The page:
How to get the Redux State in a React 18 production build via the browser's console

Updated solution for accessing Redux state in a production build with React 18

Written in August 21, 2022 - 🕒 3 min. read

A few months ago, I published a blog post discussing the process of retrieving the Redux state from a production build through the browser’s console. However, this method no longer works after the release of React 18.

In this article, we will explore the reasons for this change and discuss how to create a new script that works with the latest version of React.

What changed?

In React 17, the _reactRootContainer property was present in the React container. However, this is no longer the case in React 18. Instead, the __reactContainer prefix with a random key at the end is used, as shown in the React source code.

To find the React container in React 18, we can search for DOM elements that contain a property starting with __reactContainer. To do this, we first need to find all potential DOM elements that could be the React container.

In most React apps, the container is set using an HTML id and queried with getElementById(). To find all elements with an id in the document, we can use document.querySelectorAll("*[id]").

To search for all React containers on the page, we can run the following script:

const internalRoots = Array.from(document.querySelectorAll("*[id]")).map((el) => {
    const key = Object.keys(el).filter((keyName) => keyName.includes('__reactContainer')).pop();

    return el[key];
}).filter((key) => key);

Done! Now all we have to do is find the _internalRoot and we’re set, right? Right?!?!

No

To be honest, it wasn’t too difficult to figure out the first part of this problem. However, as I am not very familiar with the React source code, I initially struggled to find a solution. Eventually, I decided to take a lazy approach and simply search through the container element’s properties for the Redux state.

To retrieve the Redux state, we can use the getState() function. To access this function, we can perform a tree search within the React container variable.

Fortunately, there is already a GitHub Gist available that demonstrates how to do this. We can simply adapt this script to our specific use case, searching within a specific variable rather than at window.

const stores = new Set();
// code from https://gist.github.com/mindplay-dk/1843c267fc633688059dfa5e3b07d0dd
internalRoots.forEach((root) => {
    let seen = new Map();
    function search(obj) {
        if (seen.has(obj)) {
            return;
        }

        seen.set(obj, true);
        for (name in obj) {
            if (name === 'getState') {
                stores.add(obj);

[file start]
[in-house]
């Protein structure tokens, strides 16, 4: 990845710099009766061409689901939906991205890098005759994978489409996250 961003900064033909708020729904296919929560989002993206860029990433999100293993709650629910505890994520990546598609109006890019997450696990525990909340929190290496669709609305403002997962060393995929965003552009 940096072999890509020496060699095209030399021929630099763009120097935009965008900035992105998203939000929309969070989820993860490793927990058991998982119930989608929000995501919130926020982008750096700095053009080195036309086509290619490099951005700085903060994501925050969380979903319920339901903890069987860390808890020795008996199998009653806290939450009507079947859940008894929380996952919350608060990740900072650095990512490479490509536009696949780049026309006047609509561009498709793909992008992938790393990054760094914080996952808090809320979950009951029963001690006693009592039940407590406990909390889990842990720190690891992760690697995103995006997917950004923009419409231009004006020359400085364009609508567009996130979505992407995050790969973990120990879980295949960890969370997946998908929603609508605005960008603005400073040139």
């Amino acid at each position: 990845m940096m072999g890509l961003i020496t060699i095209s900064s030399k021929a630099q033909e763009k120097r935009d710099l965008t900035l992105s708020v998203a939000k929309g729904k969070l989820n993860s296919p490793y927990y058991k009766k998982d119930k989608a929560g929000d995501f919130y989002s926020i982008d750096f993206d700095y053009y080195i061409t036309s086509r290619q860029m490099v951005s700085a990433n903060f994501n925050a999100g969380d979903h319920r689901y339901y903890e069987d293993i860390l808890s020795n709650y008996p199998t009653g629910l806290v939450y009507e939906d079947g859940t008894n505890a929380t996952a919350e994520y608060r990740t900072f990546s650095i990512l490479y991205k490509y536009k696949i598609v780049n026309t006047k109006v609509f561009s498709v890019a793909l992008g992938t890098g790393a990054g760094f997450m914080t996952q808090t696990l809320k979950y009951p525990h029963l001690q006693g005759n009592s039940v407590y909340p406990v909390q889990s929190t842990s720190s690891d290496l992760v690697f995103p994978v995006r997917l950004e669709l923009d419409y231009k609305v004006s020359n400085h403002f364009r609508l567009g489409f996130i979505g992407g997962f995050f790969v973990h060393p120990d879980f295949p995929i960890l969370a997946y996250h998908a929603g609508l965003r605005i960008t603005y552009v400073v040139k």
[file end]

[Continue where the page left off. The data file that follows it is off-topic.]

}

            if ((obj?.hasOwnProperty?.(name)) && (typeof obj[name] === "object") && (obj[name] != null)) {
                search(obj[name]);
            }
        }
    }

    search(root);
});

Done, now we can access the states with [...stores].map((store) => store.getState()).

redux state on instagram

You can copy and paste the full script below.

const internalRoots = Array.from(document.querySelectorAll("*[id]")).map((el) => {
    const key = Object.keys(el).filter((keyName) => keyName.includes('__reactContainer')).pop();

    return el[key];
}).filter((key) => key);

const stores = new Set();
// code from https://gist.github.com/mindplay-dk/1843c267fc633688059dfa5e3b07d0dd
internalRoots.forEach((root) => {
    let seen = new Map();
    function search(obj) {
        if (seen.has(obj)) {
            return;
        }

        seen.set(obj, true);
        for (name in obj) {
            if (name === 'getState') {
                stores.add(obj);
            }

            if ((obj?.hasOwnProperty?.(name)) && (typeof obj[name] === "object") && (obj[name] != null)) {
                search(obj[name]);
            }
        }
    }

    search(root);
});

[...stores].map((store) => store.getState());

Conclusion

To conclude, in this article we explored the reason why the previous method for accessing the Redux state in a production build stopped working in React 18 and presented an updated solution that allows for accessing the Redux state in production.

Although it was a challenge to discover the new method, with the help of an existing script and some modification, we were able to find a viable solution.

We hope that this article was helpful and that you will be able to use it in your own projects.

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Comments

john on 9/10/22

Amazing!